Maverick Helicopter's Blog

What Not To Do in Vegas

Posted by Maverick Helicopters on Apr 6, 2017 7:43:00 AM

Just about anything goes on the Strip, but there are a few things you should avoid to ensure your spring break in Vegas goes over without a hitch. Many of these Vegas no-nos are more like suggestions, but committing some of these actions might just land you in the Clark County Detention Center or worse. We’re here to show you the ropes. Don’t forget to share some of your Vegas advice on our Facebook page!
Don’t Wait to Book a FlightNoNo1.jpg
Airfare may be one of the larger expenses of a Las Vegas vacation, but it’s also one area in which you can save some dinero. The time in which you book your flight is a big factor into the price. By booking a flight at least three weeks in advance, you’ll have time to shop around to find a good deal. If you’re already in the gambling spirit, you can wait until the last minute. Some airlines offer steep, last-minute discounts to fill empty seats. We’re talking about a couple of days before departure. The problem is there isn’t always an empty seat. Of course, you can also spend much less money across the board by vacationing in Las Vegas midweek. Airfare, hotel stays, nightclub cover charges and even some attractions all cost more during the weekends.

Don’t Get Long Hauled
The cab drivers in Las Vegas are notorious for taking the not-so-scenic scenic route from McCarran International Airport to the Las Vegas hotels. From the passenger pick-up area, heading through the airport bypass tunnel, the only tunnel near the airport, means you’re heading away from the Strip. Informing the taxi driver to take Swenson Street from the Vegas airport to the Strip ensures the quickest, most direct route. Taking the tunnel to the 215 Beltway, then Interstate 15, then the Strip can add upward of $20 onto the fare. If you think you’ve been a victim of long hauling, please give a statement to a Nevada Taxicab Authority officer to help in the prosecution of the driver.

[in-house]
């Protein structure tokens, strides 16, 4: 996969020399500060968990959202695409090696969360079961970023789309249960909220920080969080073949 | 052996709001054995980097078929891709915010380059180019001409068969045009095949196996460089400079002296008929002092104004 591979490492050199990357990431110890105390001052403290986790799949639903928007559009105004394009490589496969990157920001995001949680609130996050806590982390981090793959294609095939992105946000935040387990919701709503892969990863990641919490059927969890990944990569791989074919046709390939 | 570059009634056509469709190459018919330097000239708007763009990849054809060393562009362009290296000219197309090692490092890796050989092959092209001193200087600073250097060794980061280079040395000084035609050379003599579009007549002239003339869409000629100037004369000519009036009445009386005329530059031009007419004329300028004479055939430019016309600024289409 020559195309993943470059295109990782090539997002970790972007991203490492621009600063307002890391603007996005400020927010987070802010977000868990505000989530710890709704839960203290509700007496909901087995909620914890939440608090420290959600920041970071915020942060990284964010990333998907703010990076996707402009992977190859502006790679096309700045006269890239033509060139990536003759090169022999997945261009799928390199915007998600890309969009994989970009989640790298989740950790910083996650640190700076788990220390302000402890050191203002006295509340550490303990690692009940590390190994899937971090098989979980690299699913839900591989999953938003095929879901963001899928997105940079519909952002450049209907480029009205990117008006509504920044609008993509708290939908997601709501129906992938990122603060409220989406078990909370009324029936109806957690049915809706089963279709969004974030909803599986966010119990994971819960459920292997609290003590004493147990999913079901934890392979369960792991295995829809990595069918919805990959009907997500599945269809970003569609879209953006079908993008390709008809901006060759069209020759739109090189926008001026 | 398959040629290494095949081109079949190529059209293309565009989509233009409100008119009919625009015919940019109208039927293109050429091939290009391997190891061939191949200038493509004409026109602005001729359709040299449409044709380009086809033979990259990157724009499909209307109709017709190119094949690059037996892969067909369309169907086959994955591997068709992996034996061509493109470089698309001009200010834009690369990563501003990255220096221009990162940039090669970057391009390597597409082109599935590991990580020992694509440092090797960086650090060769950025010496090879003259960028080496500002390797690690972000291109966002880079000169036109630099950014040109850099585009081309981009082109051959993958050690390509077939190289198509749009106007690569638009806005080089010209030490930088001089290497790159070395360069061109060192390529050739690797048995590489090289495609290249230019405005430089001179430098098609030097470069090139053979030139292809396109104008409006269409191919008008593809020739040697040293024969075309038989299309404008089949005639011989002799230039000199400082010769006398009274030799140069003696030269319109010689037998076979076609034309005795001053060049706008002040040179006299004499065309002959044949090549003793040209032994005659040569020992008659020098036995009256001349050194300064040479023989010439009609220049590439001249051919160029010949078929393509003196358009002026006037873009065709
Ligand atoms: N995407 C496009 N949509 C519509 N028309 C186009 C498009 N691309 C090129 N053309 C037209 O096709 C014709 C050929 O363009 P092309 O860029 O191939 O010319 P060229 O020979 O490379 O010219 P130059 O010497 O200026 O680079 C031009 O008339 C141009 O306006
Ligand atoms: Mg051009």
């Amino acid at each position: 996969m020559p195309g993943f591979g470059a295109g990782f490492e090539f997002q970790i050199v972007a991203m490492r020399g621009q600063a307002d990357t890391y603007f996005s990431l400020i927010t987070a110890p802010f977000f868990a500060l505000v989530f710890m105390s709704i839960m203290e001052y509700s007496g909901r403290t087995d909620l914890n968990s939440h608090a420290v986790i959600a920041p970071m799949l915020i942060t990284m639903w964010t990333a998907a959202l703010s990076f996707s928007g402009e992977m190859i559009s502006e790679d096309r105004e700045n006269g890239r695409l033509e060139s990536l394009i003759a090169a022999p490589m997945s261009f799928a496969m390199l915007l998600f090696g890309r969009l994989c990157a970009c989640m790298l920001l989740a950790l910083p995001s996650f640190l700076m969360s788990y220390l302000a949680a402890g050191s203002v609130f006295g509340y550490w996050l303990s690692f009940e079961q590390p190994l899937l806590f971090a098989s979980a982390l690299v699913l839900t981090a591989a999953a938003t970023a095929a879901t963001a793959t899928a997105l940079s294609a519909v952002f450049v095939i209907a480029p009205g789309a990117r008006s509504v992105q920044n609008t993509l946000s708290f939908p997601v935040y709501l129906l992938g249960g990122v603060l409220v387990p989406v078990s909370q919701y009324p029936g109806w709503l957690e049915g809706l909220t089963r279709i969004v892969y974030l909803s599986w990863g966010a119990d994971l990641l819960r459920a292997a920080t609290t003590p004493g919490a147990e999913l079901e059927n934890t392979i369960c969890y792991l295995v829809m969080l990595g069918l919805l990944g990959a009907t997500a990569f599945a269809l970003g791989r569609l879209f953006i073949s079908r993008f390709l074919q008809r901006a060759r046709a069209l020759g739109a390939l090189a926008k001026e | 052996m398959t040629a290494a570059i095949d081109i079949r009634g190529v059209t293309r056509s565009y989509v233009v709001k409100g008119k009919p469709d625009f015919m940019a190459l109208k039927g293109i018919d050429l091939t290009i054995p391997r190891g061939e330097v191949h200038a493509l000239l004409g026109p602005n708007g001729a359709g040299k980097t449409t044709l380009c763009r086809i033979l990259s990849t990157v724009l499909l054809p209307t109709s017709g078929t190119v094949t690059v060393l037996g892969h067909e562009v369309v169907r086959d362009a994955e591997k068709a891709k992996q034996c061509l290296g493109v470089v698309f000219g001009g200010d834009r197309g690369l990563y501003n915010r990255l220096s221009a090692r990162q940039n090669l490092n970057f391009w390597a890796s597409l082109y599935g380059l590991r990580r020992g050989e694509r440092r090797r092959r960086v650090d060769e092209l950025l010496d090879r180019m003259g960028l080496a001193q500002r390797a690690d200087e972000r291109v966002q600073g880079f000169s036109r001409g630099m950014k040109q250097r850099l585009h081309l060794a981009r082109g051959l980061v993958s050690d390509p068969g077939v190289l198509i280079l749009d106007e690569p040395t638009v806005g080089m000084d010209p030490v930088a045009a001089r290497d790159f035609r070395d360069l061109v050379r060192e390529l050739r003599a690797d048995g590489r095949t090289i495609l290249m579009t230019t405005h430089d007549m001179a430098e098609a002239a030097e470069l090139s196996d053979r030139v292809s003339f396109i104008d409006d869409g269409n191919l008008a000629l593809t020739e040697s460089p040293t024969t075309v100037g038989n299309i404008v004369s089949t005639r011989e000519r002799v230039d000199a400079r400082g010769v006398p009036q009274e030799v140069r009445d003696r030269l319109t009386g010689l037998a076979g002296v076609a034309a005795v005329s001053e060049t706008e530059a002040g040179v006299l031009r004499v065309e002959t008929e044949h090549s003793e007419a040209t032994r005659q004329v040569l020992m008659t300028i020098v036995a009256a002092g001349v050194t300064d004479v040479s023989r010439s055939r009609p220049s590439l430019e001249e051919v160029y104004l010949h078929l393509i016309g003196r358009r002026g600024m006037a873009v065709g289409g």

Don’t Jaywalk
Las Vegas is not a safe place for pedestrians. A recent National Highway Traffic Safety Administration survey of 34 major U.S. cities ranked Las Vegas the 15th most dangerous for pedestrians, citing that more than 2.5 walkers are killed per 100,000 residents annually. Most of those deaths occurred off the Strip, in the suburbs. At some intersections on the Strip, barricades and pedestrian bridges make it nearly impossible to wander out onto the asphalt, but not every block is as well segregated. So, for obvious reasons, it’s important to always use the crosswalk or pedestrian bridge. Never try to cross the six lanes of Las Vegas Boulevard in the middle of a block. Additionally, crossing the casino entrances along the boulevard against the light can be just as dangerous as motorists stream in and out of the properties at all hours.

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It is illegal to hail a cab on the Strip. This is in an effort to keep traffic on the crowded Las Vegas Boulevard flowing. Instead, those in need of a cab must wait in line at a taxicab stand, which are typically located at the same entrance as the valet. Similarly, ride-share companies such as Uber and Lyft must also drop off and pickup customers at designated points at each property. These, however, are not always located in the most obvious spots. Ask a bellman to point you in the direction of the ride-share pickup location if you’re having trouble locating it.

Don’t Expect the Status-quo